Organizations and NGOs also have the incredible capacity to effect positive changes in communities. One such example is the Rajrishi Villages Project in three villages in India, village Jahota in District Jaipur, village Oriya in Mount Abu and village Bharapar in Kachchh. In this project, the Brahma Kumaris, in cooperation with other organizations, such as Aakar Charitable Trust and Global Kachchh, used a holistic approach to revitalize three villages that deteriorated because they fell victim to poverty, helplessness, and low self-esteem. The project’s mission was to build a spiritually empowered resilient community to face climate changes, by using a multi-faceted approach that considered people, prosperity, and planet. Through clean- up and beautification projects to increase the villagers’ pride in their surroundings, programs to support women through self-help groups and training programs, health improvement programs, enhanced livelihood programs, and sustainable farming and water management systems, the residents of these villages were realized their collective potential and forged respectful relationships with each other and their environment. Through hosted discussions on values and nightly meetings to promote kinship and create strong ties to the community, these villages began to thrive. More than 400 new unskilled-labor jobs were created, and small and medium businesses were established to make yoga mats, dinner sets, and carpets. To address social justice, women were given leadership roles in the local governments that promoted unity, transparency, and authenticity. Through the Brahma Kumaris’ work with the villagers, they learned about useful government programs to promote better health and water usage.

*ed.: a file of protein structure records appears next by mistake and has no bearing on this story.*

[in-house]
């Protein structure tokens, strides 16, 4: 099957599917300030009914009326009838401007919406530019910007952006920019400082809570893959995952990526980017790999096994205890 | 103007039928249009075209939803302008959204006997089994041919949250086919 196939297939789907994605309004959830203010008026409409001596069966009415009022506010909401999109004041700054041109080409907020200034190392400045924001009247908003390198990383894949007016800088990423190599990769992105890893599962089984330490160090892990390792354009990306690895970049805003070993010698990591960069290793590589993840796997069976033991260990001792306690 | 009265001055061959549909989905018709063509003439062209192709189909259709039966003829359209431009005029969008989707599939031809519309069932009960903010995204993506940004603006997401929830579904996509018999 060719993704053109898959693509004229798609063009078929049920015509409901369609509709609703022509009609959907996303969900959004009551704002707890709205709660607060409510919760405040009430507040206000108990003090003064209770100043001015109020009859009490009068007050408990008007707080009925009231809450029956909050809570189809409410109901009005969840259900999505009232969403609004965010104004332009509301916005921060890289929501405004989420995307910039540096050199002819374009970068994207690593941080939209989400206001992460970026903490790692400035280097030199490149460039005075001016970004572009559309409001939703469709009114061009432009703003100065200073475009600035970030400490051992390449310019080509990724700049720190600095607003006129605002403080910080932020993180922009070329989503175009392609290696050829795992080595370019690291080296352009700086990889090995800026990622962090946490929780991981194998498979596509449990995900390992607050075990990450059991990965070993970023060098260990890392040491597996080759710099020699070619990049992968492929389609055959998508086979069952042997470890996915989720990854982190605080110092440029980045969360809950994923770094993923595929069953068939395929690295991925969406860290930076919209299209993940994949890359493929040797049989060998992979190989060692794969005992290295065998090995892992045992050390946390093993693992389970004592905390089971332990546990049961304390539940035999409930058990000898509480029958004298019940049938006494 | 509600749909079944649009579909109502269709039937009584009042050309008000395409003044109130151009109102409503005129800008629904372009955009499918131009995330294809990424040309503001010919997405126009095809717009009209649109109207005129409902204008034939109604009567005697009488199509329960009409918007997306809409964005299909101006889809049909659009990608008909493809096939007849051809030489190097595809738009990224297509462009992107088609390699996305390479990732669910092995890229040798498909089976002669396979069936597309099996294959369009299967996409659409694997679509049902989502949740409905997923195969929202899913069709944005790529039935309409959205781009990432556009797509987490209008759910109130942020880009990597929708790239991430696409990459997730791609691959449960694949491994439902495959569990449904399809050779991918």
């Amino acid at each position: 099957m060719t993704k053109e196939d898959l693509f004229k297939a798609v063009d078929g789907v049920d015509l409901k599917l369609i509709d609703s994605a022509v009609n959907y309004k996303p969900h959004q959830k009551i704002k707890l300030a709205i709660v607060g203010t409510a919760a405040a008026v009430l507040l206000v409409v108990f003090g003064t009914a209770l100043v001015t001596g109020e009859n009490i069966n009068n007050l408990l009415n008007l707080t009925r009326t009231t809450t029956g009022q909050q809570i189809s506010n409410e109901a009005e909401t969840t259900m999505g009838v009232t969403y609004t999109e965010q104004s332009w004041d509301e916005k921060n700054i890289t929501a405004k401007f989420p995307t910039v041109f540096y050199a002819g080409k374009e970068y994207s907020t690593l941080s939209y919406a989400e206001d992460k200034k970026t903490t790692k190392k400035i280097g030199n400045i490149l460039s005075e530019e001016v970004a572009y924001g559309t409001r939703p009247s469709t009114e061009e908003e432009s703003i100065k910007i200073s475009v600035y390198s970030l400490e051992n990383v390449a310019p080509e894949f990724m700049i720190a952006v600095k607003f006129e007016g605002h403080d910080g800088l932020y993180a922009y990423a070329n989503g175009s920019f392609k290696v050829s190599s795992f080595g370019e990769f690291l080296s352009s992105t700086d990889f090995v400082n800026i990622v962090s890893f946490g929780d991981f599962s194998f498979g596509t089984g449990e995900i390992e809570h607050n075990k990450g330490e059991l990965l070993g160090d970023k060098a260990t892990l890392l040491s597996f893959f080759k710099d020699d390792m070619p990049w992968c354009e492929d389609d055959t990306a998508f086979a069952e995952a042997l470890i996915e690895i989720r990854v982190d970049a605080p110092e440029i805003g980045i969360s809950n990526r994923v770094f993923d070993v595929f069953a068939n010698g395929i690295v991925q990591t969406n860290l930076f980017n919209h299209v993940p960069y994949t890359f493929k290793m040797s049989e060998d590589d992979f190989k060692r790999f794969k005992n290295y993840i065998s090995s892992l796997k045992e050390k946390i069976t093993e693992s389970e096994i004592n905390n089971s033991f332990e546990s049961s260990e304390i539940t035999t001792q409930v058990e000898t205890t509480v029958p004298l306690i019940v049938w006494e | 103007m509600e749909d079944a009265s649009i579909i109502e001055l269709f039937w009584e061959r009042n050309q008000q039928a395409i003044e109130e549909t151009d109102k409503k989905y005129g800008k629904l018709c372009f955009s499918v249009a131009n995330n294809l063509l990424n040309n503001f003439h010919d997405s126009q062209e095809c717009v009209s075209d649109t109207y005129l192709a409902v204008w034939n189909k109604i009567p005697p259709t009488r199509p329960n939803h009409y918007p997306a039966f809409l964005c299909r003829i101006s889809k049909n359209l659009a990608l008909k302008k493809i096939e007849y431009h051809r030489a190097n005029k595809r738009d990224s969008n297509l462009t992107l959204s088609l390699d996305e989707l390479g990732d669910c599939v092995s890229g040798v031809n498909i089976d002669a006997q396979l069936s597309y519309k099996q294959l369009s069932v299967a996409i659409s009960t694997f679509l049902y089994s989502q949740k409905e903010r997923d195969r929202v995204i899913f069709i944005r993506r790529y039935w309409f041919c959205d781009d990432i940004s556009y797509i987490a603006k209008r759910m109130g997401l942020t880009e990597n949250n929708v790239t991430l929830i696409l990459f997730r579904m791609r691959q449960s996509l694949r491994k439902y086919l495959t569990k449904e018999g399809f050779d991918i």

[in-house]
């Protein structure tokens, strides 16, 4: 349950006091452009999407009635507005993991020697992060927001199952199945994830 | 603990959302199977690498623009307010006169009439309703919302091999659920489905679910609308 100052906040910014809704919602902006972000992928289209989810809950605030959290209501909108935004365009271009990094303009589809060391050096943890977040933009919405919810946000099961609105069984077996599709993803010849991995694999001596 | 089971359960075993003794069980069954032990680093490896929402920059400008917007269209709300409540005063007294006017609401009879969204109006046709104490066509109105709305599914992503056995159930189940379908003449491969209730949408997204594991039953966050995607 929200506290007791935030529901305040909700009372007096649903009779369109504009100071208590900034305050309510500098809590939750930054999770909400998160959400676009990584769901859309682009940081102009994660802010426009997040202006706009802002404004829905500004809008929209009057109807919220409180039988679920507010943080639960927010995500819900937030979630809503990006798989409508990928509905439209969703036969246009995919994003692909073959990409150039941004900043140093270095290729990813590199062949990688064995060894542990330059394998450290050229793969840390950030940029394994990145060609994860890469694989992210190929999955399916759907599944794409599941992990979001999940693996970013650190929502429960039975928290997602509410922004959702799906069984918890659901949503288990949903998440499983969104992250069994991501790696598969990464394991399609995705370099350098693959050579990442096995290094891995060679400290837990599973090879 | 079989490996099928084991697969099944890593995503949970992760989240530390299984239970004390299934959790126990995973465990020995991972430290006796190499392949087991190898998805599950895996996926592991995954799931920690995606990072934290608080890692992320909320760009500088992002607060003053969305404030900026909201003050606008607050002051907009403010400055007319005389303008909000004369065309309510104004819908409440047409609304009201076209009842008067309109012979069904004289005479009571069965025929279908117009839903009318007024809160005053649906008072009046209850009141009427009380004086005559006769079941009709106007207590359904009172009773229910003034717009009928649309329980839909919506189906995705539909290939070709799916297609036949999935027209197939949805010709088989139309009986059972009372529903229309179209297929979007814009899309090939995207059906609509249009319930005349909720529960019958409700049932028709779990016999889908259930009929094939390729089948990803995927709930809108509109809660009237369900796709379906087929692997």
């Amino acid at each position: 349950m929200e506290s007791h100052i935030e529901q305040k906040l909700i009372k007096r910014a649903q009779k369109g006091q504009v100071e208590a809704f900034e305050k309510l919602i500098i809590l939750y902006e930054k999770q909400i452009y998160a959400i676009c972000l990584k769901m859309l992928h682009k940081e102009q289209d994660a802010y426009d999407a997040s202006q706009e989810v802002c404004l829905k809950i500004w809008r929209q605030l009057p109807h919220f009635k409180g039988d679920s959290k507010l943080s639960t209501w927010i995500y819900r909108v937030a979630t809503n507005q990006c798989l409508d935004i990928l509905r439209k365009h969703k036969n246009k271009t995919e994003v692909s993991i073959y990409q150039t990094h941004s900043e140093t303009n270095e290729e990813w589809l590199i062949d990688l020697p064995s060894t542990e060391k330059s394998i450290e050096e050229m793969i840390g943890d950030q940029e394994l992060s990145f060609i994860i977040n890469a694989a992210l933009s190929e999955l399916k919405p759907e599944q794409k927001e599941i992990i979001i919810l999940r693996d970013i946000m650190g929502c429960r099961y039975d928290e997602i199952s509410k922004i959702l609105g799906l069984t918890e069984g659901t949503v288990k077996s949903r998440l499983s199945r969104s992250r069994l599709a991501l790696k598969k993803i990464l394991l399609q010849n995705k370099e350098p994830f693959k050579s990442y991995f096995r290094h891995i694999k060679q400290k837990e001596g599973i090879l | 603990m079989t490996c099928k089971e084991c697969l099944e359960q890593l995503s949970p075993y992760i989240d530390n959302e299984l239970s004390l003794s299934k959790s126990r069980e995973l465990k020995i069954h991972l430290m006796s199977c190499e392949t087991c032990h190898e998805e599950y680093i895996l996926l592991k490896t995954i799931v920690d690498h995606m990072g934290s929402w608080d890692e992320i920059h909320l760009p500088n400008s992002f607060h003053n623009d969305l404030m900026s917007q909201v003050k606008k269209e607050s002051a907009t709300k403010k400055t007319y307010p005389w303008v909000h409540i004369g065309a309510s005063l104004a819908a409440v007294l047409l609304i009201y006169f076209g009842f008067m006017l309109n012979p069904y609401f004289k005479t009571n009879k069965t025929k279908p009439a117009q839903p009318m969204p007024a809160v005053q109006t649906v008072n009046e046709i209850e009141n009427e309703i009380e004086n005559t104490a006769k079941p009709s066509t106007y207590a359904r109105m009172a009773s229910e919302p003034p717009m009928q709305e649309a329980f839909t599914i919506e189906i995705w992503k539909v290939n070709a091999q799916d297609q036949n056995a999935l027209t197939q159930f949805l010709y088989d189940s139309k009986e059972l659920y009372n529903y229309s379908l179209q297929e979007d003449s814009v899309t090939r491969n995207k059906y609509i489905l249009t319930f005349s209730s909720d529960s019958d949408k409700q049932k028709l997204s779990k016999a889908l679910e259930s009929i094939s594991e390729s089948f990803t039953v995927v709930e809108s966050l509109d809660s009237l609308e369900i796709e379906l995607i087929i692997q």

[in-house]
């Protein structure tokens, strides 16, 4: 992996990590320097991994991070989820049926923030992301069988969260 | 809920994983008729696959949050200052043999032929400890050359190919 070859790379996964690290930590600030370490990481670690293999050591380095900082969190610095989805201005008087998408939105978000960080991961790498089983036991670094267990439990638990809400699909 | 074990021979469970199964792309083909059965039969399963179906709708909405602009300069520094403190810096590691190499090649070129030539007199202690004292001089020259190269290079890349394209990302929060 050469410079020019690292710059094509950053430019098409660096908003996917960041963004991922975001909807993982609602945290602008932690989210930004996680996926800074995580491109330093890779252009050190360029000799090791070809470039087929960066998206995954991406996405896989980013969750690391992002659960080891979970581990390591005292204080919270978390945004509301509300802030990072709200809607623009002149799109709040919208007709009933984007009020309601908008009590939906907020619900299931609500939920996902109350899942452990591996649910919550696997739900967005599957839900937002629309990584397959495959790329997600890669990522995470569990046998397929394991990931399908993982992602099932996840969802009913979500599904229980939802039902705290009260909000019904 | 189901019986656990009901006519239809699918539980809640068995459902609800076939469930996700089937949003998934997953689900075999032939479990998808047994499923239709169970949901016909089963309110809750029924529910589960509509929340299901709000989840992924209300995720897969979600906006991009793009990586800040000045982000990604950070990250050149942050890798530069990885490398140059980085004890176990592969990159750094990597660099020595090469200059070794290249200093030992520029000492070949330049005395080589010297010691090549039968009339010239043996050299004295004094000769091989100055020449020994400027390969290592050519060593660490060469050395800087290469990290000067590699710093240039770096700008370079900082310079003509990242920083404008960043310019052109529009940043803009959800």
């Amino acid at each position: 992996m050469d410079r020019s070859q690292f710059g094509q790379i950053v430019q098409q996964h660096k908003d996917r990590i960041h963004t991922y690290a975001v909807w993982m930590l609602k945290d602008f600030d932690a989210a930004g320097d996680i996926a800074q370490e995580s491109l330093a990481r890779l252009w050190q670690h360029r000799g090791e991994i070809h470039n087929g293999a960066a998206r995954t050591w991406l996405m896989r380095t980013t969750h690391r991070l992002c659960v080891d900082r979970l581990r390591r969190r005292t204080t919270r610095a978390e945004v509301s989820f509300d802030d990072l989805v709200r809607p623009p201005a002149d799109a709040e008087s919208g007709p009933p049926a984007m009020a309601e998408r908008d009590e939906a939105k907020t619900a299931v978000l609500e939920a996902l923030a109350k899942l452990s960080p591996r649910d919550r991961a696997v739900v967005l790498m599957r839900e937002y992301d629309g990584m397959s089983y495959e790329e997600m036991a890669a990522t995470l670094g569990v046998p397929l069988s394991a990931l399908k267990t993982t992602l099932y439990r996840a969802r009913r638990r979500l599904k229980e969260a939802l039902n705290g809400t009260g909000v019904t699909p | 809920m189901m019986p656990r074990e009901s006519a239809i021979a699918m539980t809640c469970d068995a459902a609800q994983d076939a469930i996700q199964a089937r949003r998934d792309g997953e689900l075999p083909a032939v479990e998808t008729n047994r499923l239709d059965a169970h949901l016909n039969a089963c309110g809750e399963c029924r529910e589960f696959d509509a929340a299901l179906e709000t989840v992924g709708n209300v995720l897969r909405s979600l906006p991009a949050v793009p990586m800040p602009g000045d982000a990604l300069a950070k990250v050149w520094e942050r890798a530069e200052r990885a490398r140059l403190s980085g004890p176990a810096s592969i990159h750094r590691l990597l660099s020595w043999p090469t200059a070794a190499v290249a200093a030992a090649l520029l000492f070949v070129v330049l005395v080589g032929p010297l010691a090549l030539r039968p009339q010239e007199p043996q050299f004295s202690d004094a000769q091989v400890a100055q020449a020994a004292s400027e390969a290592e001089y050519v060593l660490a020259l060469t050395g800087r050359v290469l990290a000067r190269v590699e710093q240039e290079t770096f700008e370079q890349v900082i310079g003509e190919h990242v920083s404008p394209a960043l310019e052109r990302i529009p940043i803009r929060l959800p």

In Towards a new equilibrium: Why social policies alone will not eliminate poverty, Vidya Diwakar says that people often escape poverty through combinations of social and economic inclusion, such as assets and livelihood strategies within an enabling environment that adequately protects against various sources of risk. Such an environment includes components of social policy, economic policies related to pro-poor growth, agricultural market improvements, infrastructure, and insurance against major risks. Additionally, progressive social change is also a part of the enabling environment. The Rajrishi villages are proof that these concepts can affect powerful and lasting change. These villages are an example of how a shift in vision from participants being disadvantaged welfare recipients to active contributors to the economy can make that vision a reality by taking a holistic approach. The residents of the villages were taught universal spiritual concepts while respecting each other’s spiritual beliefs. This focus on upliftment from within thus empowered them to find and use solutions that were meaningful to them; and change the trajectory of their lives, their village, and the planet.